It began in 1984 after founders Monty Lunde and Rock Hall left Disney. The company is a world leader in concept design, engineering and production of state-of-the-art special effects for theme parks, casinos and leisure environments.
Blooloop caught up with Monty Lunde and Rock Hall to look back over three and a half decades, and to discover what comes next
Early years at Disney
“The Technifex story began when Rock Hall and I were let go from Disney,” says Monty Lunde.
“We were both hired into the WED, now Walt Disney Imagineering, special effects department in 1981. This was during the era when Disney was developing EPCOT and Tokyo Disneyland. Rock and I never worked on the same projects together, but working in the same department, in the same mock-up space, caused us to work alongside each other and become good friends.”
“Long story short, Disney opened EPCOT in 1982 and I was lucky enough to be able to continue working on the Horizons Pavilion, which opened a year after the park.”
A fantastic experience
“Rock Hall [‘s tenure] was extended beyond the opening of EPCOT because he was assigned to work on the redo of Fantasyland, at Disneyland and the rework of some effects at EPCOT. New Fantasyland as they called it, opened around the same time as the Horizons Pavilion, so we ended up leaving Disney at virtually the same time, in late 1983.”
“The period between the opening of EPCOT and when Rock and I left was a time when most of Disney’s design and production personnel were let go.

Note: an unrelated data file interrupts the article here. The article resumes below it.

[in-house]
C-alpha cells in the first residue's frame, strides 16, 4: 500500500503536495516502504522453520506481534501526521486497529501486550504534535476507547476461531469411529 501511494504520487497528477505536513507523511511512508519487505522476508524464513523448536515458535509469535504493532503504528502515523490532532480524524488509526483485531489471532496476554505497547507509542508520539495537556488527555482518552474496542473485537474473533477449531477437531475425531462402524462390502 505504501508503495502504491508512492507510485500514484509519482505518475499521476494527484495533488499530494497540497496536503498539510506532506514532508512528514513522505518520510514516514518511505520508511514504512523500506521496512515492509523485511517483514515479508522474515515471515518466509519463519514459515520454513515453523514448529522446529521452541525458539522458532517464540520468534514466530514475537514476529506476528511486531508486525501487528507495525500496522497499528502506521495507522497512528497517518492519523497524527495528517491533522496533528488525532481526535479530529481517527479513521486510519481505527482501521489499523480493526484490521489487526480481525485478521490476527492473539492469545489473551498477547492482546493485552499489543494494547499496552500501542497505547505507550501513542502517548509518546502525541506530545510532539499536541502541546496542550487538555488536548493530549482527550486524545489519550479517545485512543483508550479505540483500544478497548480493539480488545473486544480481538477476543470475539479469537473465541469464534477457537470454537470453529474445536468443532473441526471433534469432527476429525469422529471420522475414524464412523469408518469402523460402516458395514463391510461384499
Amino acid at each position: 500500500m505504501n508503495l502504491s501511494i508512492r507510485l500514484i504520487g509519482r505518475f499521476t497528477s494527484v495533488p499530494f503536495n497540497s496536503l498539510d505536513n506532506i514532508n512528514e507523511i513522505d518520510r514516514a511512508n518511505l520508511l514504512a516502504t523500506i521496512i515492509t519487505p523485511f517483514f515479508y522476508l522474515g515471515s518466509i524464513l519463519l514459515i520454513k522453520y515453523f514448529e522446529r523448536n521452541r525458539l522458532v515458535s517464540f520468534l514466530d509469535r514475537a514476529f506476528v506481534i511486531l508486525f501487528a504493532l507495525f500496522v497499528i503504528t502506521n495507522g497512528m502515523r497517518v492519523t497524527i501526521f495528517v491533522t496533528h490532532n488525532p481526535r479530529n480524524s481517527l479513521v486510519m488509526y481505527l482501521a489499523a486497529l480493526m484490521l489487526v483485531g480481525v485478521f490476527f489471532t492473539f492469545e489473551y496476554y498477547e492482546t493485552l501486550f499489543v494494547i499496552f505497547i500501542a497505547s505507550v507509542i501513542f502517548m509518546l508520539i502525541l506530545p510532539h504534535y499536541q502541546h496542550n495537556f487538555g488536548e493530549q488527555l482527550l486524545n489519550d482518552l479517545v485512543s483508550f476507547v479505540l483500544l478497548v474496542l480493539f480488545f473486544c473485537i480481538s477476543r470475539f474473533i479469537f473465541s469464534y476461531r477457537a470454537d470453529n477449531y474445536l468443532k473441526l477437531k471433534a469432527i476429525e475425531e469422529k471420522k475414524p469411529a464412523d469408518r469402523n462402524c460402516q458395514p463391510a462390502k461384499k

“As a result of the ongoing layoffs, I was quite happy to move to Florida for six months to oversee the installation of the special effects for Horizons. I knew full well that when Horizons opened, I would, more than likely, be let go. And Disney didn’t disappoint.
“It was still a fantastic experience, especially for someone right out of college. I met an amazing group of influential, interesting people, many of whom are still close friends today. There were also several who became mentors and really taught me the tricks of the special effects trade, Rock Hall is one of them.”
On leaving Disney, Lunde and Hall started a company, Designers Guild.
“It was an attempt on our part to be entrepreneurs, doing what we had been doing with Disney, but for other developers,” says Monty Lunde. “Though our hearts were in it, our new venture really never took off which forced us to look for jobs.